The Pandemic Is Shaping How Young People View Politics
In light of the pandemic, young people have an increased awareness of the ways in which the ecosystem of electoral engagement can affect people’s daily lives—and they have changed their behaviors and attitudes accordingly.
Two out of five young people (40%) have reported paying more attention to news during the COVID-19 crisis, compared to a quarter of youth (26%) who say that they have been paying less attention. The youth who are paying the most attention to news, perhaps unsurprisingly, are those who have been the most economically affected and those who have found their responsibilities increase the most due to COVID. This relationship is notable because both paying more attention to news during the pandemic and suffering economic hardship because of COVID-19 are associated with interest in engaging with electoral politics.
Compared to youth who have paid less or the same attention to news during COVID-19, young people who have paid more attention to the news were 14 percentage points more likely to say the pandemic has helped them realize how much political leaders’ decisions impact their lives, and 10 points more likely to say the election’s outcomes would matter to their communities. These young people were also more likely to underpin that belief with action. Forty-six percent of youth who were paying more attention to news took 5 or more actions to help respond to the pandemic, whereas just one-third of youth who were paying the same or less attention to news had taken that many. Similarly, youth who were significantly economically affected by the pandemic were more likely to believe that this election was important and more likely to take five or more COVID-related civic actions, suggesting that young people who are following COVID-19 closely are motivated to make their voices heard at the ballot box.
The pandemic has also caused many young people to reevaluate their faith in government and institutions. Young people are distrustful of the President and of the federal government’s ability to deal with COVID-19—reinforcing their overwhelming disapproval of the Trump administration—but they are more optimistic about responses at a local level. Just one in five youth (19%) say they view the federal government more positively as a result of its response to COVID-19, well short of the 49% say that they view the federal government more negatively, and only 17% of youth approve of President Trump’s response to the pandemic.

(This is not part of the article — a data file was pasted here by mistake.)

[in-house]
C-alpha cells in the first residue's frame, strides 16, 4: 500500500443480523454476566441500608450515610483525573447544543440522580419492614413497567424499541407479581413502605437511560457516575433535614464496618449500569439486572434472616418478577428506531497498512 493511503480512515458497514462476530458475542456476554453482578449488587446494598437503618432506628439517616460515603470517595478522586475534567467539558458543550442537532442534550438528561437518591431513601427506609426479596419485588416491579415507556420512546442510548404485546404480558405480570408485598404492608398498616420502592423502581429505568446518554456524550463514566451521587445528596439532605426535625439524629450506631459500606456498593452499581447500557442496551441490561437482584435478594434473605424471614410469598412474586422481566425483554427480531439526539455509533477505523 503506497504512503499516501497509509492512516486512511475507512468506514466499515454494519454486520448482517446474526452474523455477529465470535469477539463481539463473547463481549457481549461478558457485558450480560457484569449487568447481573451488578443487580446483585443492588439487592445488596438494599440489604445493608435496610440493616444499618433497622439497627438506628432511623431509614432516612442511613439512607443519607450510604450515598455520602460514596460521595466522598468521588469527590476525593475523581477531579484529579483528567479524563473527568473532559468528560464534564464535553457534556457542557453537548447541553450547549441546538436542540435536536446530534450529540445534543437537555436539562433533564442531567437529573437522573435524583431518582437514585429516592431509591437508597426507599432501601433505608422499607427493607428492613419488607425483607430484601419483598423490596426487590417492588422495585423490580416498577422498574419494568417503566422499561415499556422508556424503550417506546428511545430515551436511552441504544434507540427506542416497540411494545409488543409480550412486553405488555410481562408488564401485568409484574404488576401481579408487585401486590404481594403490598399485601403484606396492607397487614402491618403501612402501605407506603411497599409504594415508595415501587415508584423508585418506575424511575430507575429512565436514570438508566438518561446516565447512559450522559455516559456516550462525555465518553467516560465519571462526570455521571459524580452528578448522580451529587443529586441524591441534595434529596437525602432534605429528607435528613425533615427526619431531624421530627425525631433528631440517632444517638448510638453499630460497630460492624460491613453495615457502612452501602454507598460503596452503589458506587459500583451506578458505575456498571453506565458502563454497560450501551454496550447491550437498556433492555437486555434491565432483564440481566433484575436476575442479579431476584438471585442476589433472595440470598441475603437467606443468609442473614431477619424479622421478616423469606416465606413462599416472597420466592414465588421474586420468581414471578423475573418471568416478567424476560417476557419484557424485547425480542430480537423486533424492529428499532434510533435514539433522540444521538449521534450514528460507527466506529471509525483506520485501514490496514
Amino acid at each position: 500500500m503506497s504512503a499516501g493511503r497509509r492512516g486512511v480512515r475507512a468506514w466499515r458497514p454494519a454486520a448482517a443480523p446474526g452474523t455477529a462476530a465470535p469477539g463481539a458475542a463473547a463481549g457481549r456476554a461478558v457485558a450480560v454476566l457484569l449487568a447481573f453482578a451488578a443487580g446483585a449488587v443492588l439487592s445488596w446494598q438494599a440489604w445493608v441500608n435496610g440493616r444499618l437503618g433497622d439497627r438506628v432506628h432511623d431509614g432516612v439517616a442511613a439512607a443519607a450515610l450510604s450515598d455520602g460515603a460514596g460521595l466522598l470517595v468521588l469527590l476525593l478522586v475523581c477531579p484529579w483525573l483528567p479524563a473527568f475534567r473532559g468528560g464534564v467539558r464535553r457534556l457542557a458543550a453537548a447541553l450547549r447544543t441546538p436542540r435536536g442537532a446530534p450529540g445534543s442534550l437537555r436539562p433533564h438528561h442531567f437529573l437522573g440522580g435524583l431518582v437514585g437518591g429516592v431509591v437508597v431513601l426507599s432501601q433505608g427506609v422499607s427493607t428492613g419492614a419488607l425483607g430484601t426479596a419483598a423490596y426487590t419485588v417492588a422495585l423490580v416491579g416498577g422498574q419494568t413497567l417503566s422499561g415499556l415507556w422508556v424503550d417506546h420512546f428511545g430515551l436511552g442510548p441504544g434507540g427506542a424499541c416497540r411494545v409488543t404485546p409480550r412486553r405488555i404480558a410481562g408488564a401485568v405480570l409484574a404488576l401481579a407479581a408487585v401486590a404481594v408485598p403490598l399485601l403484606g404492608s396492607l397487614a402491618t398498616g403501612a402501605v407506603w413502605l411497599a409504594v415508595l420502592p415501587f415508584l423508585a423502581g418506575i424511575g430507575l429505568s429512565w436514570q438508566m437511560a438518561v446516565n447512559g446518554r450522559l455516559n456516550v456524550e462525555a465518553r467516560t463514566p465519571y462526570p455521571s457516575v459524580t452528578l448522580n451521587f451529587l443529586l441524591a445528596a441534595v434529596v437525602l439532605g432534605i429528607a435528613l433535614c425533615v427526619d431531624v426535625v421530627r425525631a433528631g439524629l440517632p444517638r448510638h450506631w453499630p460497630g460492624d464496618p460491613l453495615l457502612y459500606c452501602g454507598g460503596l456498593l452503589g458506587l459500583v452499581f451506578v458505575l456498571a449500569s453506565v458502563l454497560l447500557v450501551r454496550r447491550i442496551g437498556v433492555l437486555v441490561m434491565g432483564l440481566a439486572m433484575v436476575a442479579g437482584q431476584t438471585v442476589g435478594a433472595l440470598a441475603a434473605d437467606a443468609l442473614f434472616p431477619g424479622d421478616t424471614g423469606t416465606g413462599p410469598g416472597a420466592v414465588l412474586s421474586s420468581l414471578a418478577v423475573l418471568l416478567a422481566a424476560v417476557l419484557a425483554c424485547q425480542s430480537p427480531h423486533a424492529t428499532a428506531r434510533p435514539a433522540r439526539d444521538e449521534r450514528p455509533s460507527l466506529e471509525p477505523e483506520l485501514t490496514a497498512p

However, young people’s opinion of state responses to COVID-19 is more mixed: 35 percent of young people each said that they now viewed their state government more favorably, and the same percentage said they view it more negatively. Given the wide range in each state’s responses to COVID-19 and their varied success or lack thereof in slowing the pandemic, more differences emerge when we examine the data by region. Young people living in Southern states and Midwestern states—regions which have seen quicker reopenings of public places and ensuing resurgences in COVID infections—viewed their state governments’ responses more negatively on balance. For youth living on the coasts, the opposite was true: they viewed their state governments more positively. This relationship held even when considering partisanship, as youth living in each region supported Biden over Trump by similar margins.
Young people have stepped up to help their family, friends, and communities during a period of national and global crisis. Our polling data illustrates that not only have young people largely been adhering to public health guidelines, but they’ve also been investing their energies in a variety of ways to help their neighbors and communities. In many ways, our data contradicts common stereotypes of young people as self-absorbed and paralyzed by anxiety. Even in this moment of profound crisis when anxiety is justified and when youth could be forgiven for focusing on how the pandemic is affecting them, they are showing a remarkable desire and ability to think in terms of helping their communities and strengthening democracy.
That said, our data highlights how COVID-19 has negatively impacted young people in various ways, and Black youth have borne the brunt of its impact in terms of employment and responsibilities. As the nation adjusts to civic life under the penumbra of COVID, stakeholders should recognize that shifts in electoral, educational, and civic systems should be designed for equity.
Authors: Kristian Lundberg, Rey Junco. Poll Analysis #1: Youth and the 2020 ElectionPoll Analysis #2: Growing Voters Ages 18-21